All classic car original air conditioning systems were filled with dichlorodifluoromethane or R-12/CFC-12 Freon. Even newer cars used the standard R-12 until the EPA, under section 609, in an attempt to reduce atmospheric ozone depletion, mandated that manufacturers phase out its use by the end of the 1994 model year. An environmentally friendlier substitute, tetrafluoroethane or R134A, was selected as the new industry standard, and plans were to phase out R-12 manufacture entirely by 1996. At the same time, new regulations regarding recharging of the older air conditioning systems on classic cars were also mandated. Original R-12 systems were to be retrofitted to accept the R134A refrigerant. The changeover kit depended on the original manufacturers’ components, but basically consisted of adapters for connecting the older R-12 charging ports to the new R134A charging hoses and manifolds. A filter drier changeover was also done and once the old R-12 was purged from the system (hopefully through an MVAC refrigerant recycler), a new R134A-compatible PAG oil was added to the system for lubrication before the system was refilled.
Prices for old R-12 skyrocketed as production was reduced and sales of R-12 were restricted to certified air-conditioning recycling specialists. This caused many classic car owners who wanted to keep their A/C system original turned to household R-22 Freon while it was still available. R-22 Chlorodifluoromethane was commonly found in household air conditioning systems, as well as refrigerators and freezers and in tractor-trailer reefer units. It was a passable substitute, but generated much higher engine compartment temperatures than the original R-12. The EPA soon realized that R-22 was being put into R-12 systems, and eliminated the production of R-22 in 2003. Like R-12 though, you occasionally see someone with an old container making a tidy profit by sitting on a stockpile for a few years. R-22 in household refrigeration units is now substituted with R502, but it is not recommended for automotive use.
refrigerant_02_800R134A or HFC-134A became the accepted standard, because it has no potential of ozone depletion and has similar (but not equal to) cooling abilities to the R-12 and R-22 refrigerants. Many classic car enthusiasts have stated that their original air conditioning systems, once changed over and refilled with R134A, do not blow as cold as they used to. Unfortunately, there is not much anyone can do about this. With the new EPA mandates, some driver comfort has to be sacrificed in the name of a more environmentally friendly and safer replacement refrigerant. Anybody who grabs a can of air to blow off their computer keyboard is using HFC-134A to do it. Computer air has fewer lubricants in it than the conventional R134A.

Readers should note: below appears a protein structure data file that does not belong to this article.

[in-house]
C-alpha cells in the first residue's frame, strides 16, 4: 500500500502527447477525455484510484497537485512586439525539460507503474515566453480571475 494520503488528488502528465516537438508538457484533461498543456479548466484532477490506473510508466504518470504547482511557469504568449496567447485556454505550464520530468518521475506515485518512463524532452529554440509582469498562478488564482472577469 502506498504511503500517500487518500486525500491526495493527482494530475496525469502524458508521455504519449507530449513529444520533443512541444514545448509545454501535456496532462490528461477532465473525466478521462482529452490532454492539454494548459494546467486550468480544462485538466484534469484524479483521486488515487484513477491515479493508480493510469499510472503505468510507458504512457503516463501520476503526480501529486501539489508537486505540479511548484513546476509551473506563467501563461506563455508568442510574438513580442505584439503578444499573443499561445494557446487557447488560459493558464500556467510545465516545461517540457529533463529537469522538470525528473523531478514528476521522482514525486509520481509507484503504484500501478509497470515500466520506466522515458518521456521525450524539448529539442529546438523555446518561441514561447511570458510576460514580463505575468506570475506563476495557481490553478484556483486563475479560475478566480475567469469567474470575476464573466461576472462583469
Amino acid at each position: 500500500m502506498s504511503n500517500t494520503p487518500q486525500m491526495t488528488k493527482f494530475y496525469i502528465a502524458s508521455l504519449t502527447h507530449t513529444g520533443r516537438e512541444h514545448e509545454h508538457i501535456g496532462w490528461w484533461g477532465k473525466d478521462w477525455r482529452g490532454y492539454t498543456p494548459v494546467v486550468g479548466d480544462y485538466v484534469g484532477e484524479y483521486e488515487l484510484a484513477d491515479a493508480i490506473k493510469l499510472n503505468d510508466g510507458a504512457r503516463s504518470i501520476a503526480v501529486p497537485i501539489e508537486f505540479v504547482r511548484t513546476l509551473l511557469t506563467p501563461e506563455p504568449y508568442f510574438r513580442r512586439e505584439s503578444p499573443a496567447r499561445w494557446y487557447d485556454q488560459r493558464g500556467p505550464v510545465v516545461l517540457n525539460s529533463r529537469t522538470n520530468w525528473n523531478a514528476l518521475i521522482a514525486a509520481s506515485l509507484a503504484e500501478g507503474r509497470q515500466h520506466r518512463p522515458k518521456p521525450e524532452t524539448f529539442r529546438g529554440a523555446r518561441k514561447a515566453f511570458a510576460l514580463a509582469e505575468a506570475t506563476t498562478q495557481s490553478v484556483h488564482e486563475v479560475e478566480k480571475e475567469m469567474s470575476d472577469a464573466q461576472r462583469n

In the future, look for even R134A to be replaced with even more friendly substitutes. Recent European environmental standards have called for a new Freon formulation known as R152A. The good news with this new formulation is that it can be retrofitted into an R134A system without modifications and it actually blows slightly colder air than its R134A predecessor. R152A is slightly less dense than R134A, so it can theoretically contribute to better fuel economy as well. The bad news is that it is a Class 2 flammable gas, similar to bottled acetylene, hydrogen and methane. It would not be a good thing to get it too close to a spark plug wire or a hot exhaust manifold.
The other new alternative to R134A is HFO-1234YF, which has similar properties to R134A but meets the new European global warming standards. Each of the above-listed refrigerants has a global warming potential rating as well as an ozone depletion rating, and as of yet, the HCO-1234YF is the only refrigerant that meets both EPA and European standards. HFO-1234YF is also a Class 2 flammable gas although slightly less flammable than the R152A. Other Class 2 refrigerants found on the market, but not recommended for automotive use include R1143A, R142B and R143A.
Whatever refrigerant you end up using, it is important that the old system be completely purged before attempting a changeover, and old refrigerants be removed into an MVAC recycler, preventing them from escaping into the atmosphere. The MVAC recyclers are required equipment today for any A/C service bay or car dismantling operation that repairs any automotive A/C system or breaks down old A/C-equipped vehicles for scrap. Although classic car owners will extol the virtues of keeping the old R-12 in their automotive A/C systems, the supply market will eventually dry up and one of these alternatives will have to be used.